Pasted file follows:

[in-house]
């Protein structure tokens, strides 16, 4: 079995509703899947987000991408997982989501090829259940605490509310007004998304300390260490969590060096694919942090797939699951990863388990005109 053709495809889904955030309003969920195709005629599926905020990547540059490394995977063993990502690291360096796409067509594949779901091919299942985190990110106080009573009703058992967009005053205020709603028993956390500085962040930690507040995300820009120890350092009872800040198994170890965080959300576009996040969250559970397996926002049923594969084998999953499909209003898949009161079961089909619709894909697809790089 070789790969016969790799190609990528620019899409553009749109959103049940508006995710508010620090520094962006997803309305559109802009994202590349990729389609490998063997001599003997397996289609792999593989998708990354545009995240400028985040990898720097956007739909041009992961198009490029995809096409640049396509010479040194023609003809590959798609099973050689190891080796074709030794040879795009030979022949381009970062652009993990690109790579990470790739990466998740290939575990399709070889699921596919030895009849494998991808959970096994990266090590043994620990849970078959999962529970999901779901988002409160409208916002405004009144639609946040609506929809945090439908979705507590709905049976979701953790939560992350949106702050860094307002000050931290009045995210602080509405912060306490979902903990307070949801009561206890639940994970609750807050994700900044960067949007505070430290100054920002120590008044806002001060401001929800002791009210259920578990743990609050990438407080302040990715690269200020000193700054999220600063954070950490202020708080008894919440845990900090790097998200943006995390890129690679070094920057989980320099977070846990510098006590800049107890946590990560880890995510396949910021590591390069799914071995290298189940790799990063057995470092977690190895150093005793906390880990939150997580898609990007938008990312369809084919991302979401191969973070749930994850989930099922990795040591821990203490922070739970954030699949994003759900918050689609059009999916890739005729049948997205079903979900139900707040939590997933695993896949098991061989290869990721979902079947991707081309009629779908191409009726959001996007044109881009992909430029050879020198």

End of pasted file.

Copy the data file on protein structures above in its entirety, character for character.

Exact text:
[in-house]
């Protein structure tokens, strides 16, 4: 079995509703899947987000991408997982989501090829259940605490509310007004998304300390260490969590060096694919942090797939699951990863388990005109 053709495809889904955030309003969920195709005629599926905020990547540059490394995977063993990502690291360096796409067509594949779901091919299942985190990110106080009573009703058992967009005053205020709603028993956390500085962040930690507040995300820009120890350092009872800040198994170890965080959300576009996040969250559970397996926002049923594969084998999953499909209003898949009161079961089909619709894909697809790089 070789790969016969790799190609990528620019899409553009749109959103049940508006995710508010620090520094962006997803309305559109802009994202590349990729389609490998063997001599003997397996289609792999593989998708990354545009995240400028985040990898720097956007739909041009992961198009490029995809096409640049396509010479040194023609003809590959798609099973050689190891080796074709030794040879795009030979022949381009970062652009993990690109790579990470790739990466998740290939575990399709070889699921596919030895009849494998991808959970096994990266090590043994620990849970078959999962529970999901779901988002409160409208916002405004009144639609946040609506929809945090439908979705507590709905049976979701953790939560992350949106702050860094307002000050931290009045995210602080509405912060306490979902903990307070949801009561206890639940994970609750807050994700900044960067949007505070430290100054920002120590008044806002001060401001929800002791009210259920578990743990609050990438407080302040990715690269200020000193700054999220600063954070950490202020708080008894919440845990900090790097998200943006995390890129690679070094920057989980320099977070846990510098006590800049107890946590990560880890995510396949910021590591390069799914071995290298189940790799990063057995470092977690190895150093005793906390880990939150997580898609990007938008990312369809084919991302979401191969973070749930994850989930099922990795040591821990203490922070739970954030699949994003759900918050689609059009999916890739005729049948997205079903979900139900707040939590997933695993896949098991061989290869990721979902079947991707081309009629779908191409009726959001996007044109881009992909430029050879020198």